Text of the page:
• RE: Gates prepares return to witness stand

        @anono <br>"Apple still successfully competes in the PC market"<br><br>But I thought Windows was a monopoly.<br><br><br><br>That's the court's ruling not mine. I am saying Apple is succeeding due to profits. Also, while Apple is very competitive in the high end market (the only market in which it competes), the low end market is pretty much MS only. Maybe that's why the courts ruled them a monopoly.
        anono
      • Apple is very competitive at the high end?

        @anono
        When Apple owns 91% of the high end PC market, that is very competitive.

        When MS owns 90% of the low end PC market, that is monopoly.

        Ultimately, the court will have to decide once again whether low quality alternatives "count" and whether building an ecosystem to give your products an advantage is something we want to encourage or discourage.

        Then the law should be applied fairly and evenly.
        toddybottom
      • RE: Gates prepares return to witness stand

        @toddybottom<br>A monopoly is when you have no other alternatives. A regular customer could purchase a high-end Windows Laptop, but not a Low end non-Windows Laptop. The 91% share you are referring to is one study and that alone can hardly be considered decisive evidence. Anyways, I don't expect you to be swayed by my arguments. So I'll remind you once again that MS was a convicted monopolist and Apple was not.

        Also, Windows doesn't control 90% of the low end market. That's probably their total market share. If I had to guess they own 99% of the low end market share. Again, you can refer to the court ruling for more details if you like.
        anono
      • RE: Gates prepares return to witness stand

        @anono <br>Also, you conclude that OSX is a low quality alternative yet go on to say they have 91% of the high end market. If your one study that you have to back this is in fact correct then we know what the low quality alternative is.

        Let me remind you again, the courts have decided.
        anono
      • RE: Gates prepares return to witness stand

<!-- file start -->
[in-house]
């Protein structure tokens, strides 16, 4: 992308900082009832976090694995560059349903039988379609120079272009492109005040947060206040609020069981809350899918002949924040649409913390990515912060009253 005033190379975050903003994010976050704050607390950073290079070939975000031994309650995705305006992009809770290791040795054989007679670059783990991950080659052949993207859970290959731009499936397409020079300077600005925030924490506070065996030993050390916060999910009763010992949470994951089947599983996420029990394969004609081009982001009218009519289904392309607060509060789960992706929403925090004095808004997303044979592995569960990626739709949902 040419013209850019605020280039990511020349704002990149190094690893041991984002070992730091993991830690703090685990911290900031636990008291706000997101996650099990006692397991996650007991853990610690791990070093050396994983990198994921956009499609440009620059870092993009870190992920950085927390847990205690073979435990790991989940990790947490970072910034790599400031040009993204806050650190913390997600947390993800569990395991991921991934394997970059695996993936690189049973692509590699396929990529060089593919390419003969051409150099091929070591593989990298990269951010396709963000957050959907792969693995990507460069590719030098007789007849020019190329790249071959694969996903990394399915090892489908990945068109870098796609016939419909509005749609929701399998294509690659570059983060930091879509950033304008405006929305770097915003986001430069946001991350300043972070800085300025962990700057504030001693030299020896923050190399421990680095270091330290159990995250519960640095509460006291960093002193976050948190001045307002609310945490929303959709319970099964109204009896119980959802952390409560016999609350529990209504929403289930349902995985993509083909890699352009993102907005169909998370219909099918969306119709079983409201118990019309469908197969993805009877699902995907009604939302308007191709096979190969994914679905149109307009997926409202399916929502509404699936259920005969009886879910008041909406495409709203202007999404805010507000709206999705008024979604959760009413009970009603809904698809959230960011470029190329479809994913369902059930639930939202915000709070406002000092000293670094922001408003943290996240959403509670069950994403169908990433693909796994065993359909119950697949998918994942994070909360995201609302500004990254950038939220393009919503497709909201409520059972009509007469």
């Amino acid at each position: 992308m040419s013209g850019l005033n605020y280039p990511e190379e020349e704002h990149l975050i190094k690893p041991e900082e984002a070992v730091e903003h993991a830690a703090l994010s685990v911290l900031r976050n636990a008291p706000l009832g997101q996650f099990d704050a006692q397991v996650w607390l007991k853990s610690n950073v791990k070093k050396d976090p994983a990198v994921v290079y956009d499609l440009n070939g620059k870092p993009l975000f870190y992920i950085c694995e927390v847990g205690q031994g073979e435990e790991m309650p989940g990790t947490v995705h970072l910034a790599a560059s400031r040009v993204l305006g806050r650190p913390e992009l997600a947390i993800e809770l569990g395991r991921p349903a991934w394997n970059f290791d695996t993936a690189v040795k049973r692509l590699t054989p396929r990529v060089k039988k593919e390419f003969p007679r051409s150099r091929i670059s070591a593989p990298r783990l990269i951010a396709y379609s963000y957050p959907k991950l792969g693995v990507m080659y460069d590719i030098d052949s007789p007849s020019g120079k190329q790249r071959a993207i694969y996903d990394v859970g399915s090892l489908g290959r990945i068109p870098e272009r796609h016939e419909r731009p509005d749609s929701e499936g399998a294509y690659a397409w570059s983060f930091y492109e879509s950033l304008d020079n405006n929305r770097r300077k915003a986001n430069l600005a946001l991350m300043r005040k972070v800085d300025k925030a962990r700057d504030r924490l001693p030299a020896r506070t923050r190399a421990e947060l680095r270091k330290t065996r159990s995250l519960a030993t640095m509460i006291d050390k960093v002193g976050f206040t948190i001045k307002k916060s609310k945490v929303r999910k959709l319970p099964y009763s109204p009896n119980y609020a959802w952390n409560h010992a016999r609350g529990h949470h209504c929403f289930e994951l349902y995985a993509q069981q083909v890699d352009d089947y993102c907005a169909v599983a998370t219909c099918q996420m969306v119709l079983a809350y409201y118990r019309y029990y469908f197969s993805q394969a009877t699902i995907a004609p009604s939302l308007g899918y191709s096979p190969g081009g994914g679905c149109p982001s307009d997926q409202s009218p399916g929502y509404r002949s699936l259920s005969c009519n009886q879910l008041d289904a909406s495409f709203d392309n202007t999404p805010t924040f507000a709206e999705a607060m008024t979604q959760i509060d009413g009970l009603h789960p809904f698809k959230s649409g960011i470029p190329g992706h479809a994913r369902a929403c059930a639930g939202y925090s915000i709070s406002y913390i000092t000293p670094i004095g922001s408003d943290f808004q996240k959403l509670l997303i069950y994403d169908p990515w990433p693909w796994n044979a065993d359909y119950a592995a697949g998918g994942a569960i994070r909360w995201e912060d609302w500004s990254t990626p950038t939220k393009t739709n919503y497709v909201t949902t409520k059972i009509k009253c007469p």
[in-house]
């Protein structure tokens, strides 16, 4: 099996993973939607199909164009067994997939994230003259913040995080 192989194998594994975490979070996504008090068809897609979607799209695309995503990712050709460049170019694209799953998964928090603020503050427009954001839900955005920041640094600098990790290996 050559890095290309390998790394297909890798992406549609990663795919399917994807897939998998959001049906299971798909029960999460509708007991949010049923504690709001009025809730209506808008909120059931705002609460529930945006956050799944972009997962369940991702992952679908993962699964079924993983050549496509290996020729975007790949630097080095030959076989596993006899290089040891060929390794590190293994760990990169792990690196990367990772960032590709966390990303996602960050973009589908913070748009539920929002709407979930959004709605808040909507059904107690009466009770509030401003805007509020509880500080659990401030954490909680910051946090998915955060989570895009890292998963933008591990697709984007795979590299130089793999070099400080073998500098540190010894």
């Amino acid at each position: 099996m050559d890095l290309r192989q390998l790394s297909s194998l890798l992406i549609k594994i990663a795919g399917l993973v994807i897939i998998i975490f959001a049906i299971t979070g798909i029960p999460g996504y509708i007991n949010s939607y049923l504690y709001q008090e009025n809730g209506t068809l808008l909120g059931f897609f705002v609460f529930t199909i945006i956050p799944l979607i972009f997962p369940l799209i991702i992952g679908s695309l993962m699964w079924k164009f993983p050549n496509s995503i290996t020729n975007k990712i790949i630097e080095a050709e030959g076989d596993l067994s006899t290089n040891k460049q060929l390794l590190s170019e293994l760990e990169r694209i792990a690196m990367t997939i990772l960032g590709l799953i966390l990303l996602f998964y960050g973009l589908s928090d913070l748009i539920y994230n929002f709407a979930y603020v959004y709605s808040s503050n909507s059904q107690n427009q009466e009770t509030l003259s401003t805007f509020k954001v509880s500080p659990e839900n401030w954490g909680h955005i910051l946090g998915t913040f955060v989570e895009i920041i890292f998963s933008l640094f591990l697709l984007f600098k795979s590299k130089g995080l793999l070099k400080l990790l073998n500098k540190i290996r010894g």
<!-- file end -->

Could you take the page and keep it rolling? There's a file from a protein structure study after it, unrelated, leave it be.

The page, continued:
Ultimately, the court will have to decide once again whether low quality alternatives "count" and whether building an ecosystem to give your products an advantage is something we want to encourage or discourage.

        Then the law should be applied fairly and evenly.
        toddybottom
      • RE: Gates prepares return to witness stand

        @toddybottom<br>Ultimately, the court will have to decide once again whether low quality alternatives "count" and whether MS building an ecosystem to give their products an advantage is something we want to encourage or discourage.<br><br>Then the law should be applied fairly and evenly.
        anono
      • RE: Gates prepares return to witness stand

        @anono

        You have to remember that in the "high-end PC market" - Apple may have the highest percentage of prebuilt computers, but then it's really competing not so much with companies like HP, Dell, etc, whose high-end PCs are really only used in business scenarios (dual and quad-socket workstations, etc.) as with companies such as Falcon Northwest and the boutique sellers. Of course, the smaller sellers are going to move far less volume. Most PCs used at home in that range are custom-builds, which aren't actually counted as it's hard to know exactly how much they cost.

        Other than that, the Apple tax allows Apple to claim that more of their range is high-end, without the high-end specs that similarly-priced PCs have.
        spacespeed
      • RE: Gates prepares return to witness stand

        @spacespeed
        So you are in agreement that Apple's supposed monopoly that toddybottom is trying to imply is BS. Spec for spec you can definitely do better than a Mac. I won't get into the value debate though because it's pointless since it depends on your needs. I will say though even a lot of techies are starting to see value in Macs in recent years.
        anono